The bulk of this episode, which discusses shipping and containers (really more than food or coffee which is only a sub-topic here), reminds me of the book The Box: How the Shipping Container Made the World Smaller and the World Economy Bigger by Marc Levinson which I’d read in July/August 2014. (The book is now in its second addition with an additional chapter.) I suspect it was some of the motivating underlying material for Alexis Madrigal’s Containers podcast series. The book had a lot more history and technical detail while I suspect Madrigal’s series has more of the human aspect and culture thrown in to highlight the effect of containerization. I’m subscribing to it and hope to catch it in the next few weeks. The discussion here is a quick overview of one of his episodes and it goes a long way towards humanizing the ever increasing linkages that makes the modern world possible. In particular it also attempts to put a somewhat more human face on the effects of increasing industrialization and internationalization of not only food production, but all types of manufacturing which are specifically impacting the U.S. (and other) economy and culture right now.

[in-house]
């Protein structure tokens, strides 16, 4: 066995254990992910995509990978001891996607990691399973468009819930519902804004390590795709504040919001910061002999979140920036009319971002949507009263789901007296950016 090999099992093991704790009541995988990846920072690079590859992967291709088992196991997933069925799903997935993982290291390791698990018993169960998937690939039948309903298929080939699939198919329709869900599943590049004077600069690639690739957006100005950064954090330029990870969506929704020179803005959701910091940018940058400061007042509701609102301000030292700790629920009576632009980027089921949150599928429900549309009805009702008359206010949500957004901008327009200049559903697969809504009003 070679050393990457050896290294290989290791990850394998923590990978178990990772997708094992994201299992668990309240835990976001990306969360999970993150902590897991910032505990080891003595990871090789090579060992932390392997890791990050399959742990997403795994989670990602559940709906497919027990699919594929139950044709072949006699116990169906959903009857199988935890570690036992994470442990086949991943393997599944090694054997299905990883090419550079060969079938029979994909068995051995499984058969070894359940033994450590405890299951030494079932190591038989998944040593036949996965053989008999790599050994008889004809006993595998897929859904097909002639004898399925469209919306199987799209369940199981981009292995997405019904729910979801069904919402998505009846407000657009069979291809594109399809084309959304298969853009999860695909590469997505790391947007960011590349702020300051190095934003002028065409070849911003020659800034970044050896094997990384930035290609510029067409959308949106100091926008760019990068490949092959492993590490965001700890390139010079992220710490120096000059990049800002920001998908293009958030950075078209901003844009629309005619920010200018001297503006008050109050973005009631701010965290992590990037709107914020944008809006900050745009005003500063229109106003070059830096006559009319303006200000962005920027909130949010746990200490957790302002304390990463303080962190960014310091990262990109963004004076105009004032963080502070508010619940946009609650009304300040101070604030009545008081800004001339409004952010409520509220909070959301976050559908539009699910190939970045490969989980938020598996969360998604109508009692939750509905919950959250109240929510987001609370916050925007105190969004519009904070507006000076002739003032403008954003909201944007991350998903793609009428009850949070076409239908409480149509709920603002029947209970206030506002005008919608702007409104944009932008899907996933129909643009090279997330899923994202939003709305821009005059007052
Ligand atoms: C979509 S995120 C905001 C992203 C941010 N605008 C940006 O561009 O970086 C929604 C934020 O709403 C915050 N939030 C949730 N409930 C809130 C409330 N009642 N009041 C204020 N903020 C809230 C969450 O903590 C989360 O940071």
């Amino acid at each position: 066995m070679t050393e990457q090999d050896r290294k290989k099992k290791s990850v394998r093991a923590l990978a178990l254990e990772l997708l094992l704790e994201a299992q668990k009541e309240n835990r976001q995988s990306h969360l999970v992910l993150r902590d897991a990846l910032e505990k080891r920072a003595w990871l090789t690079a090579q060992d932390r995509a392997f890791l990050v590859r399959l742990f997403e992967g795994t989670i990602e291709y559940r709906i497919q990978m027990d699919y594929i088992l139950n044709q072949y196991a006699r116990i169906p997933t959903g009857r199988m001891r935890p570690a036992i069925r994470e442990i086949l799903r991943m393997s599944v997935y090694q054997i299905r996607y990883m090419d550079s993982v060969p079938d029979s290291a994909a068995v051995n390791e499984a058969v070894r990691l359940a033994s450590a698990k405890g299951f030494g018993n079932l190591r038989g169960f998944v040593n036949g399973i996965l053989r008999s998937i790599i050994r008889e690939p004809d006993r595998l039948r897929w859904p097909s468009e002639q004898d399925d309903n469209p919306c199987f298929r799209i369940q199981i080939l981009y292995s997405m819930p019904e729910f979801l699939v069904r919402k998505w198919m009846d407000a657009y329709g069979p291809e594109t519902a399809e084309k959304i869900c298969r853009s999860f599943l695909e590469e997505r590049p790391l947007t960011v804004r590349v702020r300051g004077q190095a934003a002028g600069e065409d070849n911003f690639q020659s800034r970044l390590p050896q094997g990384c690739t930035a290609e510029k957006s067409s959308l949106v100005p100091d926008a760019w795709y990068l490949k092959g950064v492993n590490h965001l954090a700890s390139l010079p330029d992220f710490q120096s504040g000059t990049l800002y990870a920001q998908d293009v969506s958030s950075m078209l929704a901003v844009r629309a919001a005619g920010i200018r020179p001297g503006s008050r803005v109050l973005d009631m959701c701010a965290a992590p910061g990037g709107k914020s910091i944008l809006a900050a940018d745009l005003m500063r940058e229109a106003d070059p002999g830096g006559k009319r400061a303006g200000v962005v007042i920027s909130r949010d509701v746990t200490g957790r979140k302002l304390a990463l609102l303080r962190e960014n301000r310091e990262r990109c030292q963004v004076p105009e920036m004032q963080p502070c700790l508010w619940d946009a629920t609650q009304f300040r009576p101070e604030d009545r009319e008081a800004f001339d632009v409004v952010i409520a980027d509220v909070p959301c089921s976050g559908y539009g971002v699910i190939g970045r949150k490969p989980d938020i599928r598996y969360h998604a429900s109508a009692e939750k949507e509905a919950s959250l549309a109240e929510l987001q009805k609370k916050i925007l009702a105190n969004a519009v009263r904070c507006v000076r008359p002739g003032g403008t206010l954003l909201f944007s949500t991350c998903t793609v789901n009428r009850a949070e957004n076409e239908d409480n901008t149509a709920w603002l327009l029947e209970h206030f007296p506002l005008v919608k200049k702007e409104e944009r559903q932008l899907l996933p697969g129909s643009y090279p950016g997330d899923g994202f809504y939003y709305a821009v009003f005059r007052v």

The InstantPot segment was interesting, particularly for cooking Indian food. I’m always intrigued by cooking methods which allow a modern home cook to better recreate the conditions of regional cuisines without the same investment in methods necessitated by the local cultures. Also following Alton Brown’s mantra, it sounds like it could be a useful multi-tasker.